#PrivacyCamp22: Call for panels!

The 10th edition of Privacy Camp invites for a forward-looking retrospective on the last decade of digital rights. This edition aims at building on the lessons of the past and at collectively articulating strategic ways forward for the advancement of human rights in the digital society.

Emerging intersections within the realms of regulating digitalisation as well as within other broader social justice movements point that – while some issues remain timeless – the power struggles ahead might happen on new terrain(s).

How can we adapt to these new terrains, while drawing on a decade’s worth of lessons? How can we organise with broader groups of people and other communities? What are the points of reflection we must focus on, to address the wider impact of the digital rights’ fight?

Concretely, we want to explore ideas for (1) putting rights at the centre of digital policies, and (2) bringing marginalised perspectives to the core of digital rights discussions. In this spirit, we call for solution-oriented panel proposals around the following themes:

1. Putting rights at the centre of digital policies

Too often, rights are an after-thought of digital policies. In the past decade we have seen again and again decision-makers decide first, and think about the impact on digital rights later. How can this be changed, to have future policy decisions getting rights right from the start, notably in relation to automated decision-making, the platform economy, data protection and privacy of communications, and the surveillance infrastructure?

Notably, we invite proposals tackling questions such as the below:

  • What can we learn from national and EU debates around digital rights, that will be relevant for current and upcoming challenges?
  • At EU level, has there been an evolution in terms of better integration of fundamental rights concerns into policy-making and socio-technical design?
  • Has the changing role of EU institutions in relation to fundamental rights affected their approach to digital policy? Does it depend on the EU institution?
  • Halfway through its term, how is the European Commission standing in terms of digital rights and policies?
  • How do debates about EU digital policies intersect with the power of Big Tech and national states?
  • How to make sure that rights remain a central priority when legal instruments have been adopted and what is needed is to guarantee their effective enforcement (e.g. GDPR enforcement)?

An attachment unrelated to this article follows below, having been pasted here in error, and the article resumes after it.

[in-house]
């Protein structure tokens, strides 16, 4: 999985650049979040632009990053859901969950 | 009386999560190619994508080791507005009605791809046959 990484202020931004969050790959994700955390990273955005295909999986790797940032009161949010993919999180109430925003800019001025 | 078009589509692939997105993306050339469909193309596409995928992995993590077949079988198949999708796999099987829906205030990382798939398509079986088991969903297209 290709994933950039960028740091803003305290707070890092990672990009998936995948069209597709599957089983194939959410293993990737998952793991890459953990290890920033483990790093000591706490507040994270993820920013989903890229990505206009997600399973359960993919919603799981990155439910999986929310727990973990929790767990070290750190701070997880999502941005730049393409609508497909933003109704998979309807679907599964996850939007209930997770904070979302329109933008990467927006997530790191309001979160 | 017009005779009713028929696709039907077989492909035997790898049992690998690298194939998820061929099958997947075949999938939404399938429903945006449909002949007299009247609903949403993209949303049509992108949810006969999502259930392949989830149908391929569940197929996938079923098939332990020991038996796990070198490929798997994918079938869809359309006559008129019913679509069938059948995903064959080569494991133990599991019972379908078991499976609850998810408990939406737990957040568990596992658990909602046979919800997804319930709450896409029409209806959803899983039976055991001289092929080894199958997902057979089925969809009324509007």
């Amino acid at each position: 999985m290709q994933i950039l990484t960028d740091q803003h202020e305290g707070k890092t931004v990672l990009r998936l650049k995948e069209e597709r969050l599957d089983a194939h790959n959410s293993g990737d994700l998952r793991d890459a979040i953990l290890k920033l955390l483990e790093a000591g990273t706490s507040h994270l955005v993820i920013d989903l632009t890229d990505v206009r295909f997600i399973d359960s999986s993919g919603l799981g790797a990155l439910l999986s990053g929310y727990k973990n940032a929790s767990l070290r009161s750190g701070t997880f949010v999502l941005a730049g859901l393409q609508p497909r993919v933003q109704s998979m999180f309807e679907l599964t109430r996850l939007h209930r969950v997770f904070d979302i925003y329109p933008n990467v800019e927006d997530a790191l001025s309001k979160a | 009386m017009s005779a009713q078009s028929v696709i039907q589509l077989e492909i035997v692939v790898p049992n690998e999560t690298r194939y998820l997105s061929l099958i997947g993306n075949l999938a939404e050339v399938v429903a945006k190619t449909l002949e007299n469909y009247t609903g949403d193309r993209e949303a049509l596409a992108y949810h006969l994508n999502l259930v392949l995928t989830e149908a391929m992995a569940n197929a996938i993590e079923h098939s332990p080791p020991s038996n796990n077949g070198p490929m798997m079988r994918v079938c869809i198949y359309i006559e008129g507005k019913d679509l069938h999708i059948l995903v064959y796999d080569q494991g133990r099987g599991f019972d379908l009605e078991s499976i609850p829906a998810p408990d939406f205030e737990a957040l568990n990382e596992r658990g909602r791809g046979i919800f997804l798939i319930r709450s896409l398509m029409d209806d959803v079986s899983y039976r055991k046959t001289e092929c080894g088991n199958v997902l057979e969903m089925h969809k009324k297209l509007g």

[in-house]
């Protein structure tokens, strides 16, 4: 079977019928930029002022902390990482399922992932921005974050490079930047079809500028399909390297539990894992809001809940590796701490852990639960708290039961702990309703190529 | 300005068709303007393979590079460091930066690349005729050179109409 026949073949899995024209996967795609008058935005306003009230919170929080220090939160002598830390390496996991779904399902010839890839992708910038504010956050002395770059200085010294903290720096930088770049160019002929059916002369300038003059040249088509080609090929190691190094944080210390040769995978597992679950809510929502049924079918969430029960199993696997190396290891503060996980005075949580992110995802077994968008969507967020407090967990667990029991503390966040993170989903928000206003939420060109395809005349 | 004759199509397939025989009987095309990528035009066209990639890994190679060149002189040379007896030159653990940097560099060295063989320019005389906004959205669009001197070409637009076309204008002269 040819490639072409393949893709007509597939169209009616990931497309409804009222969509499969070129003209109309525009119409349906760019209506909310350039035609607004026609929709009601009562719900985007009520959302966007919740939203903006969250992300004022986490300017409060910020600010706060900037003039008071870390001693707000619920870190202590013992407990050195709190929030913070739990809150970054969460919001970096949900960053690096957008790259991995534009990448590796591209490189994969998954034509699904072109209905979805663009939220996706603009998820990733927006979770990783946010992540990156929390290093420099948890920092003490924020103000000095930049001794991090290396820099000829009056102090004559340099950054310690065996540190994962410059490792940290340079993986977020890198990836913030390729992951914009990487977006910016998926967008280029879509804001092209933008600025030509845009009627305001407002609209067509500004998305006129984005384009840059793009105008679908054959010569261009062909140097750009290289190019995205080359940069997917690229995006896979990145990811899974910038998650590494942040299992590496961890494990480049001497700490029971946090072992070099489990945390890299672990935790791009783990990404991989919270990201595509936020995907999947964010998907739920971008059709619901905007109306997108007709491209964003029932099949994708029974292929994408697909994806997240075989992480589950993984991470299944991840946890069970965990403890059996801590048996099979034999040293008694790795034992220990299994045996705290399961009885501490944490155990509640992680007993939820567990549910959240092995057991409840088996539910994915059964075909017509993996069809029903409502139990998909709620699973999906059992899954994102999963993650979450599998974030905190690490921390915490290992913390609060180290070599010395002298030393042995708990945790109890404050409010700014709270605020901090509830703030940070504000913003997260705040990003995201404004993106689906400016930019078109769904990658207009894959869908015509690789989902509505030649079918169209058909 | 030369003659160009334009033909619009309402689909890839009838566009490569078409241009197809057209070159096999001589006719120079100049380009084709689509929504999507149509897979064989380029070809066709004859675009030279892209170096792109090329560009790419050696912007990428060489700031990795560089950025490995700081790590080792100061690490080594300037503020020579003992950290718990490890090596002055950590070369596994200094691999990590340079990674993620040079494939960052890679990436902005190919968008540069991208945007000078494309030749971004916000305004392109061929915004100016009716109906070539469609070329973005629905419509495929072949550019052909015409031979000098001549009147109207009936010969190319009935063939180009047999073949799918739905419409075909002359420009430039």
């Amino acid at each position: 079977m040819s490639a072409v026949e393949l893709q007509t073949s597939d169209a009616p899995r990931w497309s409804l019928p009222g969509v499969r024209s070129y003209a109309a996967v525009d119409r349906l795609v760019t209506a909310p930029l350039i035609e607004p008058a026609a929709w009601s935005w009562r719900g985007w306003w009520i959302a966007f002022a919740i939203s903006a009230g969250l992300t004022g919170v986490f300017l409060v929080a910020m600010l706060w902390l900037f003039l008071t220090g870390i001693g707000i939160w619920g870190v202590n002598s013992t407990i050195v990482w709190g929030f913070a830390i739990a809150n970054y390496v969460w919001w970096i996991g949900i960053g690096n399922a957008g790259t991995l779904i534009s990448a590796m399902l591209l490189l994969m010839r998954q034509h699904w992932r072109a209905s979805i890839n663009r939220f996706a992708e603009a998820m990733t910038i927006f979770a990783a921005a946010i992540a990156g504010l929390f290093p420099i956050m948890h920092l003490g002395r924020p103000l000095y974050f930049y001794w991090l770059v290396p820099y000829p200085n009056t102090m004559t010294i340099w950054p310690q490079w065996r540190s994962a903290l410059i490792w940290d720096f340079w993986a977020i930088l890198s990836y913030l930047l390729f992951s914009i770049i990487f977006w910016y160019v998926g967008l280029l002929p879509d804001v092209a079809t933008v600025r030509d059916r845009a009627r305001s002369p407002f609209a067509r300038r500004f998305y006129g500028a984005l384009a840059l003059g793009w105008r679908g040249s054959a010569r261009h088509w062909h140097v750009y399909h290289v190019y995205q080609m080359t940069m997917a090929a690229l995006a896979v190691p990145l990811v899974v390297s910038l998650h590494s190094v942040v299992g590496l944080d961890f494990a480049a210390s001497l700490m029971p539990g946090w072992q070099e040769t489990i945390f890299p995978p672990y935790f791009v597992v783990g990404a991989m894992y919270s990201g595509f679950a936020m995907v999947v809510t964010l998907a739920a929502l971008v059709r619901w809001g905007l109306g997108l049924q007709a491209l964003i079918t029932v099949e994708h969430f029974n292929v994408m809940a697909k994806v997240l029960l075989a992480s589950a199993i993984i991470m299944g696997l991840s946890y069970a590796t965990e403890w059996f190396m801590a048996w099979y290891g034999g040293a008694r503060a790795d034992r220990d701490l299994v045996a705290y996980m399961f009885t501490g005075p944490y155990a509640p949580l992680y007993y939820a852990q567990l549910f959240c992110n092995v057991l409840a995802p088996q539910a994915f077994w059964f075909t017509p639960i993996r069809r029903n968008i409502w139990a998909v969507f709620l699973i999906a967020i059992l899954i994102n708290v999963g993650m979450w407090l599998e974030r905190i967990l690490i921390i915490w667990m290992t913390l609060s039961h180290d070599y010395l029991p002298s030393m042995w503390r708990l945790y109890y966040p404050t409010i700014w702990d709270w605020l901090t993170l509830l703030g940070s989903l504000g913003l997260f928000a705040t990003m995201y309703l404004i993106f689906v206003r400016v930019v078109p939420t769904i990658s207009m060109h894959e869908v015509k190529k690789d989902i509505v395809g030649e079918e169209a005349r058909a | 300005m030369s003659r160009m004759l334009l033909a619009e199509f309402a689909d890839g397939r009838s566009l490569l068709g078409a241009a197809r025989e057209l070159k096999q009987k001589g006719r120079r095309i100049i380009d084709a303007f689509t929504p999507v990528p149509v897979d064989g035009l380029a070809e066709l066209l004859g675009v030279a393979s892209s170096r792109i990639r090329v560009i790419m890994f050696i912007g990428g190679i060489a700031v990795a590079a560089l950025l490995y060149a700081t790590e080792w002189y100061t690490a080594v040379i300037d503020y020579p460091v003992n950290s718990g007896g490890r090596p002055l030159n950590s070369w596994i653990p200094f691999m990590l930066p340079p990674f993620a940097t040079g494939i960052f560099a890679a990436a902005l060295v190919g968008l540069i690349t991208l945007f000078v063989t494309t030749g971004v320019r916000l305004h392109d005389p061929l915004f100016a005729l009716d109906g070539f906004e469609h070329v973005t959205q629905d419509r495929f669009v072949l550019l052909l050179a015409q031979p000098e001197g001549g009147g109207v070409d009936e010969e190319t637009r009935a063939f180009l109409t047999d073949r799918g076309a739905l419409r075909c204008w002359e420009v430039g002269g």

2. Bringing marginalised perspectives at the core of digital rights discussions

The digital rights agenda was never neutral. It has been shaped over the years by a predominantly reactive approach to digital policy debates. Importantly, it also has its own dynamics dependent on a rather specific set of priorities. This means that some perspectives on digital rights, notably those coming from the point of view of marginalised people and communities, have been themselves marginalised. What are the voices and issues that have been left out, heard less, or simply not amplified enough?

Notably, we invite proposals tackling questions such as the below:

  • How have digital rights strategies and approaches suffered from a limited perspective in the past?
  • How can the digital rights community better centre the voices of people disproportionately affected by exploitative digitalisation, such as women, LGBTQI+ communities, racialised communities and people from the global south, people with disabilities, working-class people?
  • What are the lessons learnt from creating broader coalitions with other actors such as workers’ unions, groups advocating for women rights, LGBTQI+ rights, anti-racism movements, or migrants’ rights defenders?
  • What can we learn from how marginalised groups have been affected by digitalisation, and what effects have legal frameworks had to counter this disproportionate impact?
  • How can we make sure that when we put rights at the centre of digital policies the concerns of marginalised people are given the necessary space?
  • How might the digital rights field incorporate transformative justice and decolonial perspectives into its work?

Deadline for panel proposal submissions: 7 November 2021

Submission guidelines:

  • Indicate a clear objective for your session, i.e. what would be a good outcome for you?
  • Include a list of a maximum of 4 speakers that could participate in your panel. Ensure you cover academia, civil society and decision–makers’ perspectives. Let us know which speaker(s) has/have already confirmed participation, at least in principle.
  • Make it as interactive as possible and encourage audience participation.
  • Support diversity of voices among panelists and strive for multiple perspectives.
  • Note that the average panel length is 50 minutes.

To submit a proposal, fill in this form by 7 November 2021.

For further information, see #PrivacyCamp website.